…Wild at Heart has been a catalyst for removing the Bible from Bible studies and replacing them with DVD/VCR players. Men’s groups no longer spend time reading and “digging” into the word of God. No, men now watch clips from Braveheart and discuss how William Wallace is what a real Christian should look like – rugged, outdoorsy, adventurous. … I cannot subscribe to the defense given for books like Wild at Heart, that God uses these books in spite of their theological flaws. I find it hard to believe that God would use something that robs Him of His glory and gives it to men, something that diminishes God’s name for the sake of man, something that directly and blatantly contradicts His written word. …
…very significant problems which undermine the entire book…. Eldredge’s description of God and his “adventure” leave the reader with a confusing and unbiblical picture of God. For him, men are risk-takers and adventure-seekers at heart because God is a risk-taker and adventure-seeker. He [Eldredge] claims, ‘In an attempt to secure the sovereignty of God, theologians have overstated their case and left us with a chess-player God playing both sides of the board, making all his moves and all ours too.’….For those familiar with the current debate over what is sometimes called open theism, Eldredge explicitly states that he is not advocating this position. But this is even more problematic. If he is familiar with the debate, and he is not an open theist, then why would he use language that is so closely tied to that position? ….
“A few months ago I mentioned on this site that I was reading John Eldredge’s book Wild at Heart and intended to write a review of it. After reading the book I elected not to write a review at that time. The book was so full of error and absolutely ridiculous nonsense that I just didn’t have the heart to document it all. … Though Eldredge denies he is an open theist, the evidence does not support his claim. Time and time again he speaks of God in ways that can only be explained if you hold such views. ‘God is a person who takes immense risks (p. 30).’ ‘It’s not the nature of God to limit His risks and cover His bases (p.31).’ ‘As with every relationship, there’s a certain amount of unpredictability. God’s willingness to risk is just astounding. There is definitely something wild in the heart of God (p. 32).’ … Eldredge views Satan as the one who is to blame when we sin. He seems to believe that we are little more than victims rather than being fully, 100% responsible for our own sins. … Eldredge says that God talks to him directly. He also speaks to him through movies, books and so on.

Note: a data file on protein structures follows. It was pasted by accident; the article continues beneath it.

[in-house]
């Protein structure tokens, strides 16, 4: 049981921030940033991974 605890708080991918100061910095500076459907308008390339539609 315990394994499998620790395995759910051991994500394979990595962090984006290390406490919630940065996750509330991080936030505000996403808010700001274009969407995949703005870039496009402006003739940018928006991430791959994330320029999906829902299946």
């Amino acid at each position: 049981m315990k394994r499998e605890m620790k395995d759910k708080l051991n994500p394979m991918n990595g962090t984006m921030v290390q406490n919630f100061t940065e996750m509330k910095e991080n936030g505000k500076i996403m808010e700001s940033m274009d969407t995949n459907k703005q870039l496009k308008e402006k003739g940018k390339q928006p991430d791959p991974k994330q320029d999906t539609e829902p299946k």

…My evaluation is that Eldredge is not a trustworthy teacher of the Word of God. While he presents an attractive message and often does so in an attractive way, much of the content simply does not line up with Scripture. He denies many of the truths orthodox believers have long held to. I do not recommend his books and encourage you to exercise extreme caution when dealing with his teachings.
Simply stated, the problems are as follows: First, John Eldredge mishandles Scripture badly. Second, the central theme of the book is not consistent with the teaching of the Bible. Third, the book conveys a degrading, humanistic, and even heretical view of God….Not only can I not recommend this book, I feel compelled to warn Christians to keep it away from others, especially from the lost and from the immature believer. Books like Wild at Heart–books that humanize God and glorify man–books that teach a generation of Christian men, already weakened by humanistic philosophy and biblical ignorance, to look anywhere other than the pages of the Bible for guidance–have a seductive appeal to the flesh….
Popularity aside, Wild at Heart is a notable example of the integration of secular ideas, theories, and practices with Scripture. As a result, clear Biblical teaching regarding the nature of man, how he should live, and how he changes is compromised, undermined, and obscured…..from the outset he paints the Christian man with a distinctly psychological brush—a victim, one who has been “wounded,” most likely by his father, but also by the church, his wife, and others as well. All that follows is an eclectic mix of ideas and assumptions embroidered with Scripture. This mixture (known today as integration) can give the impression that the commentary is Bible-based and therefore misleads all but those discerning readers who insist upon Biblical integrity…. Eldredge describes a needy God, a God with fragile hopes and desires, a God who comes in search of attention and affection….